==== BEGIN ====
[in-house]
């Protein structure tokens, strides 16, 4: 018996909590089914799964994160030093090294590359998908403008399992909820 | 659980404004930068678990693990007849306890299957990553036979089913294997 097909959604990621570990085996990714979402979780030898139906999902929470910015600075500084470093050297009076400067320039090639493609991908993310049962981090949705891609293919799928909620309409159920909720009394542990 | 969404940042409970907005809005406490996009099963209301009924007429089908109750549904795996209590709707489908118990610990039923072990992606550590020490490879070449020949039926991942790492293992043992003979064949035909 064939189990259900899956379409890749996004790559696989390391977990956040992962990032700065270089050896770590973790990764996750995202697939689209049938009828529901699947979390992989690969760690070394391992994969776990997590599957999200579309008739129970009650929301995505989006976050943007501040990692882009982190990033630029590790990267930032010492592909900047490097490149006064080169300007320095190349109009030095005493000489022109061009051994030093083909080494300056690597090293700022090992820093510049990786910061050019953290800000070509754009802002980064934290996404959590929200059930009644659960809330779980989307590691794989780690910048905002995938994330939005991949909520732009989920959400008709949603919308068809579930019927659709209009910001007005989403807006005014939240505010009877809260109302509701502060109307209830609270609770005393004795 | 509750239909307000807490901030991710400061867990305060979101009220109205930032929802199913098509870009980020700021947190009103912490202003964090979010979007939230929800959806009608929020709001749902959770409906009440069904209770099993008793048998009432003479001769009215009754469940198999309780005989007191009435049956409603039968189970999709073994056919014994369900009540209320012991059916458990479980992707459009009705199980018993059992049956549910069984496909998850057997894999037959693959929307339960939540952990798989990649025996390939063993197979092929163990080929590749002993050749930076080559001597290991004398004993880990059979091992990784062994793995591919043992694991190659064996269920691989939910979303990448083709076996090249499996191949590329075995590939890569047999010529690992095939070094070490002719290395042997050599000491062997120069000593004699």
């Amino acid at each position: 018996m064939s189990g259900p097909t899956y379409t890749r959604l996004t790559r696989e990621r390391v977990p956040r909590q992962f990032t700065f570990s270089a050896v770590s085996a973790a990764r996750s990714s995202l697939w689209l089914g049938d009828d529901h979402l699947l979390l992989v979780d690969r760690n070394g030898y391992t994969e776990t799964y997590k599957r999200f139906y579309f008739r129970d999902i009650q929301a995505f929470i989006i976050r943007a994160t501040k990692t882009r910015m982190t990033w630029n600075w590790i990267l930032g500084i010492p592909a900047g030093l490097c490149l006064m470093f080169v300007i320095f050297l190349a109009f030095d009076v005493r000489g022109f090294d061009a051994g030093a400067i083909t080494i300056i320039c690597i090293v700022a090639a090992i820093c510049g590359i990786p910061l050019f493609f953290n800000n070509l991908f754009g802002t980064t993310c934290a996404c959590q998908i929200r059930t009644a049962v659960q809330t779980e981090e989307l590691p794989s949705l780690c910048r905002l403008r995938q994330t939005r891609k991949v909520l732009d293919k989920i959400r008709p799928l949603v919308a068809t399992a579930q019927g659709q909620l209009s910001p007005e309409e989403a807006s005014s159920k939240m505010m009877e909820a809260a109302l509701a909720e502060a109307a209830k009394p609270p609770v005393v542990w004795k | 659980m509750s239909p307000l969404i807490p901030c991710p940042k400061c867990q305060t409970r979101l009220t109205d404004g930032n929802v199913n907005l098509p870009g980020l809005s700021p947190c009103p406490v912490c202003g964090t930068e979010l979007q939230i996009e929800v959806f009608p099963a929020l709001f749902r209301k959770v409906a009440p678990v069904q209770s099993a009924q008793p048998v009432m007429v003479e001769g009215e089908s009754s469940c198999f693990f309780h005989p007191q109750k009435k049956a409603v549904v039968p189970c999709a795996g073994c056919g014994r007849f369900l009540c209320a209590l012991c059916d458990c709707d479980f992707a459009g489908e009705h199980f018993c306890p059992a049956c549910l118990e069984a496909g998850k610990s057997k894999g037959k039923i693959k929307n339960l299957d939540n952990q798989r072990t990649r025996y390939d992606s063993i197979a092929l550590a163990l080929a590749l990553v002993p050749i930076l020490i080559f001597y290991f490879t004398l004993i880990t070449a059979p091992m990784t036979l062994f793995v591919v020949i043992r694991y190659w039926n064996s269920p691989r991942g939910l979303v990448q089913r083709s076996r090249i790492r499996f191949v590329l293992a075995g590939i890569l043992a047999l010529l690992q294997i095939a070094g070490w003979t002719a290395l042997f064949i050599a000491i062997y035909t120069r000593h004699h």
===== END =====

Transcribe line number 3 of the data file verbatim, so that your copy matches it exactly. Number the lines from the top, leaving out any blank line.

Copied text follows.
């Amino acid at each position: 018996m064939s189990g259900p097909t899956y379409t890749r959604l996004t790559r696989e990621r390391v977990p956040r909590q992962f990032t700065f570990s270089a050896v770590s085996a973790a990764r996750s990714s995202l697939w689209l089914g049938d009828d529901h979402l699947l979390l992989v979780d690969r760690n070394g030898y391992t994969e776990t799964y997590k599957r999200f139906y579309f008739r129970d999902i009650q929301a995505f929470i989006i976050r943007a994160t501040k990692t882009r910015m982190t990033w630029n600075w590790i990267l930032g500084i010492p592909a900047g030093l490097c490149l006064m470093f080169v300007i320095f050297l190349a109009f030095d009076v005493r000489g022109f090294d061009a051994g030093a400067i083909t080494i300056i320039c690597i090293v700022a090639a090992i820093c510049g590359i990786p910061l050019f493609f953290n800000n070509l991908f754009g802002t980064t993310c934290a996404c959590q998908i929200r059930t009644a049962v659960q809330t779980e981090e989307l590691p794989s949705l780690c910048r905002l403008r995938q994330t939005r891609k991949v909520l732009d293919k989920i959400r008709p799928l949603v919308a068809t399992a579930q019927g659709q909620l209009s910001p007005e309409e989403a807006s005014s159920k939240m505010m009877e909820a809260a109302l509701a909720e502060a109307a209830k009394p609270p609770v005393v542990w004795k | 659980m509750s239909p307000l969404i807490p901030c991710p940042k400061c867990q305060t409970r979101l009220t109205d404004g930032n929802v199913n907005l098509p870009g980020l809005s700021p947190c009103p406490v912490c202003g964090t930068e979010l979007q939230i996009e929800v959806f009608p099963a929020l709001f749902r209301k959770v409906a009440p678990v069904q209770s099993a009924q008793p048998v009432m007429v003479e001769g009215e089908s009754s469940c198999f693990f309780h005989p007191q109750k009435k049956a409603v549904v039968p189970c999709a795996g073994c056919g014994r007849f369900l009540c209320a209590l012991c059916d458990c709707d479980f992707a459009g489908e009705h199980f018993c306890p059992a049956c549910l118990e069984a496909g998850k610990s057997k894999g037959k039923i693959k929307n339960l299957d939540n952990q798989r072990t990649r025996y390939d992606s063993i197979a092929l550590a163990l080929a590749l990553v002993p050749i930076l020490i080559f001597y290991f490879t004398l004993i880990t070449a059979p091992m990784t036979l062994f793995v591919v020949i043992r694991y190659w039926n064996s269920p691989r991942g939910l979303v990448q089913r083709s076996r090249i790492r499996f191949v590329l293992a075995g590939i890569l043992a047999l010529l690992q294997i095939a070094g070490w003979t002719a290395l042997f064949i050599a000491i062997y035909t120069r000593h004699h």